Research Design Connections

Research Conversations

Children sometimes experience designed environments and objects as adults do.  And sometimes they don’t. Design that anticipates how spaces and things are most likely to influence youngsters’ attitudes and behaviors supports their development and wellbeing.


We regularly gather together in larger groups, to learn something new or to be entertained, for example.  When we do, we’re often in auditoriums.  How can these spaces be designed so that whatever is on the agenda goes well?


Should you specify open spaces or areas with transparent walls?  The answer to this question depends on your goals for a space.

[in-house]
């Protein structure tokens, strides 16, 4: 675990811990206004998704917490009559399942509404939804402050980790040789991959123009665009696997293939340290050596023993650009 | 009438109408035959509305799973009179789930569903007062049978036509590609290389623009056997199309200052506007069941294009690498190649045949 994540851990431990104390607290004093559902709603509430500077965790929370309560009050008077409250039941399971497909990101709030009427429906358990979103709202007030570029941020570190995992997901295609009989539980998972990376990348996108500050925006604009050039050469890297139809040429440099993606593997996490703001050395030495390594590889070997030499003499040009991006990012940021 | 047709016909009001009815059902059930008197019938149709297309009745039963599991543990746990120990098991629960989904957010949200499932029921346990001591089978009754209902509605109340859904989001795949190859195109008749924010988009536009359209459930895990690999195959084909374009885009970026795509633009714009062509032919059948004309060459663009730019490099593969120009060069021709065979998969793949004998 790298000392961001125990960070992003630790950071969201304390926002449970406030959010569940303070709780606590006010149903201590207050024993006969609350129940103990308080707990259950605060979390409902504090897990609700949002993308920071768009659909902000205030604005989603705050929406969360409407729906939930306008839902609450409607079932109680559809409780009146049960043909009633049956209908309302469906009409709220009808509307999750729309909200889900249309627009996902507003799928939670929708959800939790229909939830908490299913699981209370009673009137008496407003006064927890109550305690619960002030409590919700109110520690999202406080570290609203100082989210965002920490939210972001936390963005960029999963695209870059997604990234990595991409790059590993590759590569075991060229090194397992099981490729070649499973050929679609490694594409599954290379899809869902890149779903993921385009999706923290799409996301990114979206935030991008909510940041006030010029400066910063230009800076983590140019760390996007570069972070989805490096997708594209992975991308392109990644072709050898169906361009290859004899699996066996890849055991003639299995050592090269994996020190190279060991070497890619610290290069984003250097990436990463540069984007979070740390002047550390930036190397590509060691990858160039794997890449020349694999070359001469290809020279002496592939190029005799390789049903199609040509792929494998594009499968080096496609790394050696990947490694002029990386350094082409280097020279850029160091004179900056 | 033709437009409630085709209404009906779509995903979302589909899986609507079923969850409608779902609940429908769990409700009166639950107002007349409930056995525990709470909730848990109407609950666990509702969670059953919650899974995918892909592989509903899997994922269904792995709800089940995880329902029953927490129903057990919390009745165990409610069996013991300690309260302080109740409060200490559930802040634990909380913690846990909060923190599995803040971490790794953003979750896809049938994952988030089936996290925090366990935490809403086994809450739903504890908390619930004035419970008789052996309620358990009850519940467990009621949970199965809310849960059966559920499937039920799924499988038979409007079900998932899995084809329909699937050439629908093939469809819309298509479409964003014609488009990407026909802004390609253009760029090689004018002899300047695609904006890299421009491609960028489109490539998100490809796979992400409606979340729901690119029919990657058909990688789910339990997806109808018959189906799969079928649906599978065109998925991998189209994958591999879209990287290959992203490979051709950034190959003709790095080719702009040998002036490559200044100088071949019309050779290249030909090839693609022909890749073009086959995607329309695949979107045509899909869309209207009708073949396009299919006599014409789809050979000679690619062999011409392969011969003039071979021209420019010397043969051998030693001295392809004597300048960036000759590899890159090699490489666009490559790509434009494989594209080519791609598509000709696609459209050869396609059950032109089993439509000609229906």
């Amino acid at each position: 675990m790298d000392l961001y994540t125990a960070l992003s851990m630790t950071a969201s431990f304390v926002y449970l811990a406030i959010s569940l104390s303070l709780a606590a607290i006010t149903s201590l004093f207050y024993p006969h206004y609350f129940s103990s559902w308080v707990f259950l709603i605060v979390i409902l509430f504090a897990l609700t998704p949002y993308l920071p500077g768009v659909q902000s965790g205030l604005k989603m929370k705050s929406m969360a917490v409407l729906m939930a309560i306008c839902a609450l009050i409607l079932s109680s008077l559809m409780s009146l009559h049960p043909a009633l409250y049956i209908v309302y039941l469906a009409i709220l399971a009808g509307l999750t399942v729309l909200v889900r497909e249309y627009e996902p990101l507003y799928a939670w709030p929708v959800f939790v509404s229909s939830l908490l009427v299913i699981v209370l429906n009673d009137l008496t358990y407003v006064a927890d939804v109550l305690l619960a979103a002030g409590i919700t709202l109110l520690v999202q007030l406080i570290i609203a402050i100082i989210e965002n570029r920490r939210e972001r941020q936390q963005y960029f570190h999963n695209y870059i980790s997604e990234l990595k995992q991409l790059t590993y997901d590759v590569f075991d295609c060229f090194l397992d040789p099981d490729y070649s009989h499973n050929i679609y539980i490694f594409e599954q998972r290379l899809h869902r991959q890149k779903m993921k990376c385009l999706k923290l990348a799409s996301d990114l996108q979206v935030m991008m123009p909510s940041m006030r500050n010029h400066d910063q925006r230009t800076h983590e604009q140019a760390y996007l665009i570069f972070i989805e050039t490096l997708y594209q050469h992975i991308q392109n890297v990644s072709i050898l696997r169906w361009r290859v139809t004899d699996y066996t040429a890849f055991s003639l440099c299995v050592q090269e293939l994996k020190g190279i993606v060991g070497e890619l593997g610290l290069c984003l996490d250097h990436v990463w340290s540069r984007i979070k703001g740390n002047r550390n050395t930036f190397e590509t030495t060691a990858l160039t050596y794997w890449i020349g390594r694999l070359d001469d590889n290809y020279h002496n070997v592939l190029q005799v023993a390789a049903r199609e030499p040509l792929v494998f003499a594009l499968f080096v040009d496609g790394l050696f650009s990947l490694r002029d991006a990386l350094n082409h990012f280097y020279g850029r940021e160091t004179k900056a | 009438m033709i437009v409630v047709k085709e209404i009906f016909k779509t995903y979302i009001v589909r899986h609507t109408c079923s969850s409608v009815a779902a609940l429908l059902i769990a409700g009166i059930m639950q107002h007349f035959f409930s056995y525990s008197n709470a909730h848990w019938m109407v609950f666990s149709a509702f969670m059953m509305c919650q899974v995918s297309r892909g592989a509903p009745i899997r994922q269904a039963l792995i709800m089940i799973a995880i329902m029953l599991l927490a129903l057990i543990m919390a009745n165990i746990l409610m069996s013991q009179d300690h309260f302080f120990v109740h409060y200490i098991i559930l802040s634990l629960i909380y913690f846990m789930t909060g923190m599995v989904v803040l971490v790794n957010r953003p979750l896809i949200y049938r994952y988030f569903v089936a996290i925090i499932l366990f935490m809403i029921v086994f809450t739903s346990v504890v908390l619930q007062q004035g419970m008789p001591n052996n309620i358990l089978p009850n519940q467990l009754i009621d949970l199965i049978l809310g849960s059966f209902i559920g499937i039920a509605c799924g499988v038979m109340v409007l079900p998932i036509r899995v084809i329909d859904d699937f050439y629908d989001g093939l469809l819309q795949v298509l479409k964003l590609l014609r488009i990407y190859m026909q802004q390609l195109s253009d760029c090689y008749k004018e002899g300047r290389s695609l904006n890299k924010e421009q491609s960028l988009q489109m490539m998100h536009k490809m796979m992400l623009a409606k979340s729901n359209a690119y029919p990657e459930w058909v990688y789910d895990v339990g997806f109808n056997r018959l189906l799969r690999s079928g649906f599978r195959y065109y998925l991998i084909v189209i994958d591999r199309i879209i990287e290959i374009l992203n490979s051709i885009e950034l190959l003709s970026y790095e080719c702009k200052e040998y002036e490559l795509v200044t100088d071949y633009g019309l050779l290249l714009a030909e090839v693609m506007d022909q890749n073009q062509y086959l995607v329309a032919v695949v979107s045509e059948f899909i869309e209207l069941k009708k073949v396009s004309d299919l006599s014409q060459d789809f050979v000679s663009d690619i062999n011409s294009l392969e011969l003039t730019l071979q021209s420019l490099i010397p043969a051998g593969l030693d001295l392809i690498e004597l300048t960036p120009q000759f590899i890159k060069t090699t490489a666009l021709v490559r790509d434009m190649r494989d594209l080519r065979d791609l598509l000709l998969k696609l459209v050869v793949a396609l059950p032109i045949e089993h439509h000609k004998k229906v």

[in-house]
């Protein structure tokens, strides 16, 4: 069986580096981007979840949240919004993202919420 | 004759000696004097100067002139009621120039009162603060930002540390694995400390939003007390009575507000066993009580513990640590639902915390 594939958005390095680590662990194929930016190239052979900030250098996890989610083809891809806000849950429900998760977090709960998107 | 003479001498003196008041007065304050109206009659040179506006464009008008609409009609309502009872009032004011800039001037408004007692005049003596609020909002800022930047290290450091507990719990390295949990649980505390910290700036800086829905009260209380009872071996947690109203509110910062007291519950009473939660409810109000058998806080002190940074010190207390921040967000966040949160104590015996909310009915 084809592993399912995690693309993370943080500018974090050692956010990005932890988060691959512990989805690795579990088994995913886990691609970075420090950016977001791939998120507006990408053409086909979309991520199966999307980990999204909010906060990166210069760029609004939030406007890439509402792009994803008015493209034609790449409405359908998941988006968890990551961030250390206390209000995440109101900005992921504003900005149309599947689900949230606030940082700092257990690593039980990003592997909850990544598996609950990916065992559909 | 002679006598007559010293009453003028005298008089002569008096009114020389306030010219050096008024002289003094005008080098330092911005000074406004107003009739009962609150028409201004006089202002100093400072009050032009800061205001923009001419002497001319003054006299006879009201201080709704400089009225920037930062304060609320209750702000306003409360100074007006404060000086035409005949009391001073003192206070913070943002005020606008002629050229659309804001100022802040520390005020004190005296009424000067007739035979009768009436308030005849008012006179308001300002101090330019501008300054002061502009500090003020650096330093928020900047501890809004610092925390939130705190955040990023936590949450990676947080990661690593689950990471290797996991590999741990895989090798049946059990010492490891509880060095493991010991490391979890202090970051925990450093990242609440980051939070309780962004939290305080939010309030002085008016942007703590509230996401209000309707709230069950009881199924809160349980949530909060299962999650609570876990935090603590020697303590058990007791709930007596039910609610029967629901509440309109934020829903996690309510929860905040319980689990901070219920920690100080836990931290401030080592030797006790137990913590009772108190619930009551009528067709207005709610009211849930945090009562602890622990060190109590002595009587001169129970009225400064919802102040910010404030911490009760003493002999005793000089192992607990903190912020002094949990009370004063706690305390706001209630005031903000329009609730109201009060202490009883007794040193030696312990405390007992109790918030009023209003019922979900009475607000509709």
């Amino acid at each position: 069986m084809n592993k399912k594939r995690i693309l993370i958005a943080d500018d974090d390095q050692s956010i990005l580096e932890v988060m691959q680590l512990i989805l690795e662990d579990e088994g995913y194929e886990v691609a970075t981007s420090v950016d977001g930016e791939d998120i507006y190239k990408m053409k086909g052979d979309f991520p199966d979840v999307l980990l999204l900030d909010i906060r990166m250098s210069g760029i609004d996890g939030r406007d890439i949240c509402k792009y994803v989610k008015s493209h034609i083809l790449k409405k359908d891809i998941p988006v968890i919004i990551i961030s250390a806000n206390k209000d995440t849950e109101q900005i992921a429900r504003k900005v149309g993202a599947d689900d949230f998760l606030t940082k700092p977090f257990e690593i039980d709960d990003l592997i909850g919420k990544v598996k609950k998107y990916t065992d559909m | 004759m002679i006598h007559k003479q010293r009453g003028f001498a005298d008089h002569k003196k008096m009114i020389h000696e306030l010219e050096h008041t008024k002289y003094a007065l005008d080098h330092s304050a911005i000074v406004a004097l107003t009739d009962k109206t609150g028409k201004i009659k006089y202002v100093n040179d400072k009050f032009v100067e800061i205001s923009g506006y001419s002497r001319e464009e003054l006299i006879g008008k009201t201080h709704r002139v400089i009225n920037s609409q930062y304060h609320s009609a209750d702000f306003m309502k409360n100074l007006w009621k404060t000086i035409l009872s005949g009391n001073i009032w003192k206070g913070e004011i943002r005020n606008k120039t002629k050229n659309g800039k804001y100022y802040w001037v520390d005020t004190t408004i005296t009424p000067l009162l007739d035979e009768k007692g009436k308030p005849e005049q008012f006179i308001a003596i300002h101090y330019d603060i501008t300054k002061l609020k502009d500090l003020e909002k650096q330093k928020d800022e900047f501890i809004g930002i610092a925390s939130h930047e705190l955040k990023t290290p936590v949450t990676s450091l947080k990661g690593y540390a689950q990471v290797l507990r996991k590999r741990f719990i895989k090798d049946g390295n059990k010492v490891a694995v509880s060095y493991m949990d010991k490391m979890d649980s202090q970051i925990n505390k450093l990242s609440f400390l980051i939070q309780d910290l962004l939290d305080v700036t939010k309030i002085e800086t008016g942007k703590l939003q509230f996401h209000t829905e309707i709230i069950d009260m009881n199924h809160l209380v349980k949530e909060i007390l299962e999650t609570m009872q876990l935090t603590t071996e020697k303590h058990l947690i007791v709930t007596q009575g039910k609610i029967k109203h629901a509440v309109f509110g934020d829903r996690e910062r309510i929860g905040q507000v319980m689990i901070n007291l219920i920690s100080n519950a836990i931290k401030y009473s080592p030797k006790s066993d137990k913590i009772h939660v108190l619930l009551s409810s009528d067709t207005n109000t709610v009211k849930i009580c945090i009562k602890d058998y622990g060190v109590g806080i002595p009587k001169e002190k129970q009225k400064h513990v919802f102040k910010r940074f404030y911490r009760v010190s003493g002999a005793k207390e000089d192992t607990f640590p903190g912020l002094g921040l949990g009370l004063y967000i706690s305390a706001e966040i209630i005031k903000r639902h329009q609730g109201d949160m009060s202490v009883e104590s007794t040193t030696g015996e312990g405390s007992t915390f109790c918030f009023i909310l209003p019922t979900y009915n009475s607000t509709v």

Gentle movement calms viewers.

News Briefs


Luxury and helpfulness seem incompatible

Whether leaves are sharp or rounded makes a difference

There are upsides to reduced visibility

Add symbols to strengthen groups

Confirmation:  clutter is undesirable

School conditions link indirectly to academic achievement

Social factors influence responses to plans to increase density

Personality traits align with green behavior

Book Reviews


Shares important insights on aligning design with user needs

An important resource for anyone designing or managing spaces used by people with ASDs

Design at Work



MIT’s Stata Center inspires awe, but its heavy reliance on rectilinear elements means it does not do all that it might to sustain the wellbeing of its academic users.